Could the following statements about theoretical growth curves for predators and prey actually represent what happens in nature?
1. The prey population rises.
2. Predator population rises due to increase in prey population.
3. Prey population falls due to increase in predation.
4. Predator population falls due to decline in prey population.
5. Prey population rises due to incline in predator population.
Please explain your answer. Thanks!
1 Answer | Add Yours
I think, in general, you can make a case that this course of events is typical in nature. The problem is that it is very simplified. There are a lot of other factors that exist that might mess up such a curve.
1. The prey population rises. This, in itself, requires a lot of conditions. Lets assume that it is a bounty year, the prey animal has lots of food, and no other factors affect the population. Then a population would likely increase.
2. Predator population rises due to increase in prey population. This probably would occur. Whatever it is that eats the prey animal would have more food, resulting in more babies reaching maturity. One stumbling block here might have to do with certain herd populations. Some prey animals are better protected within a strong herd that offers mutual defense. This would actually make predator populations remain steady or sink.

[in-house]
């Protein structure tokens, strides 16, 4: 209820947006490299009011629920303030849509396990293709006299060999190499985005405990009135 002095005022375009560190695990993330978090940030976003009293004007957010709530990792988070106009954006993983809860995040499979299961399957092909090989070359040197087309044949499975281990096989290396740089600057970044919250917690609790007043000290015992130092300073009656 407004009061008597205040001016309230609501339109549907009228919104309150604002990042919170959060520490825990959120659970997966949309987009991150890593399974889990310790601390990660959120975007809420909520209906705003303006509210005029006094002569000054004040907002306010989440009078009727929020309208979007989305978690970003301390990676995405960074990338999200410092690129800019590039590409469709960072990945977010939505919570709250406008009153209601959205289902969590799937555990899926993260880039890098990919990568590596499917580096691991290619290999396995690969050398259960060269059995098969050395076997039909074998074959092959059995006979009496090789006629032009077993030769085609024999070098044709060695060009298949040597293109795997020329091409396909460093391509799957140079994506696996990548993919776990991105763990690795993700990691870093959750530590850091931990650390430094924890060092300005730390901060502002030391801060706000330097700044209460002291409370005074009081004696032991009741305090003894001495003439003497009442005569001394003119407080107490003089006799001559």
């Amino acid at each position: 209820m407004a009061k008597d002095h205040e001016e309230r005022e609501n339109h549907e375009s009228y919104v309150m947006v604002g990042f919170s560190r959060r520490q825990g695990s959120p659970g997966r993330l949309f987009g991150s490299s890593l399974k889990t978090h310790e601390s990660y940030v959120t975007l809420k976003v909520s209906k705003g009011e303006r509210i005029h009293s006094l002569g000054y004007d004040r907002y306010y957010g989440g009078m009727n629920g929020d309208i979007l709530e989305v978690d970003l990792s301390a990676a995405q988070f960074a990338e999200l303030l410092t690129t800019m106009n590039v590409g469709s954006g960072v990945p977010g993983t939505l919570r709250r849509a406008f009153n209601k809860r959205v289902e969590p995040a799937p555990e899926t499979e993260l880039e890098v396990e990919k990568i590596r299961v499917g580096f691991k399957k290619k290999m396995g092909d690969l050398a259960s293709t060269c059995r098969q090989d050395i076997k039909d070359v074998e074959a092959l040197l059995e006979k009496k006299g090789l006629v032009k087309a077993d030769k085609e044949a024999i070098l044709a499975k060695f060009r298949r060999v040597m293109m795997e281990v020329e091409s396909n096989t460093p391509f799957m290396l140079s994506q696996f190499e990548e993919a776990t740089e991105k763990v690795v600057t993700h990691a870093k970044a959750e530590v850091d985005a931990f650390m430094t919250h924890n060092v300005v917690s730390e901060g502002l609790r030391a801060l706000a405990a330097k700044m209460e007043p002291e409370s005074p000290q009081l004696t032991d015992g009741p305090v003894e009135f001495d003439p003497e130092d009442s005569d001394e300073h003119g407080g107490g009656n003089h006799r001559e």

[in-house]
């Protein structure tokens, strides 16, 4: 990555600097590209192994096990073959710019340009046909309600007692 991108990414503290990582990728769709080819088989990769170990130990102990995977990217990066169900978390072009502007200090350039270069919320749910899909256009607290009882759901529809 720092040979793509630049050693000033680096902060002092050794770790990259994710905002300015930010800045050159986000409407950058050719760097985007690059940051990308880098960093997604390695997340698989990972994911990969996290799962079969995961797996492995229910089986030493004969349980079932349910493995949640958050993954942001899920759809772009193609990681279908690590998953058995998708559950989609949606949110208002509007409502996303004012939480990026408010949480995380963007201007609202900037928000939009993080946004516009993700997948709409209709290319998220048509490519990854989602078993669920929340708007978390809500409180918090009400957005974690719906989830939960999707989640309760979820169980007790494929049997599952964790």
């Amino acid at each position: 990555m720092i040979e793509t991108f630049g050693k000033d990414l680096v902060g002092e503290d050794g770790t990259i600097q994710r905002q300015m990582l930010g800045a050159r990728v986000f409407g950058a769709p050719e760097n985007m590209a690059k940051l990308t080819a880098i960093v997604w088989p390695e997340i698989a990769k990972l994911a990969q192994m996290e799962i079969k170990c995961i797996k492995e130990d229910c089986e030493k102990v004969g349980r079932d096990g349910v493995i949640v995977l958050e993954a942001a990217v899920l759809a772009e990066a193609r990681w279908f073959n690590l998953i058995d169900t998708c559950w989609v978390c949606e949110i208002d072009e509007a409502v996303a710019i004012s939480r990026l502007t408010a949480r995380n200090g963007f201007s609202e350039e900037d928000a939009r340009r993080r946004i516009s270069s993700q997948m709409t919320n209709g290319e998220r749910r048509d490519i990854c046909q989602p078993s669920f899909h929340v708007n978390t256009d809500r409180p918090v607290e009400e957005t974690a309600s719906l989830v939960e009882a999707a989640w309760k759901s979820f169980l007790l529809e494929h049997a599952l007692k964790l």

3. Prey population falls due to increase in predation. Maybe. This depends on the rate or reproduction for the prey population. If the prey population breeds faster and in greater numbers than the predator population the prey numbers will continue to grow despite the increase in predators.
4. Predator population falls due to decline in prey population. This assumes that the two breed at a similar rate, but yes, if the prey population were to fall in response to predation than after a while the lack of food would result in fewer predators being able to survive. But remember, food is only one of the components of an effective ecosystem.
5. Prey population rises due to decline in predator population. Again, maybe. Predator populations are only one factor when it comes to the proliferation of prey. Food sources and diseases can plague a large population of prey. It is possible that the prey population would not rise with the decline in predators as a result of one of these factors.
So, in short, I think you can make a generalization that prey and predator populations are related in such a way. It's just that in nature things aren't always so black and white.
Hope this helps!
We’ve answered 318,982 questions. We can answer yours, too.Ask a question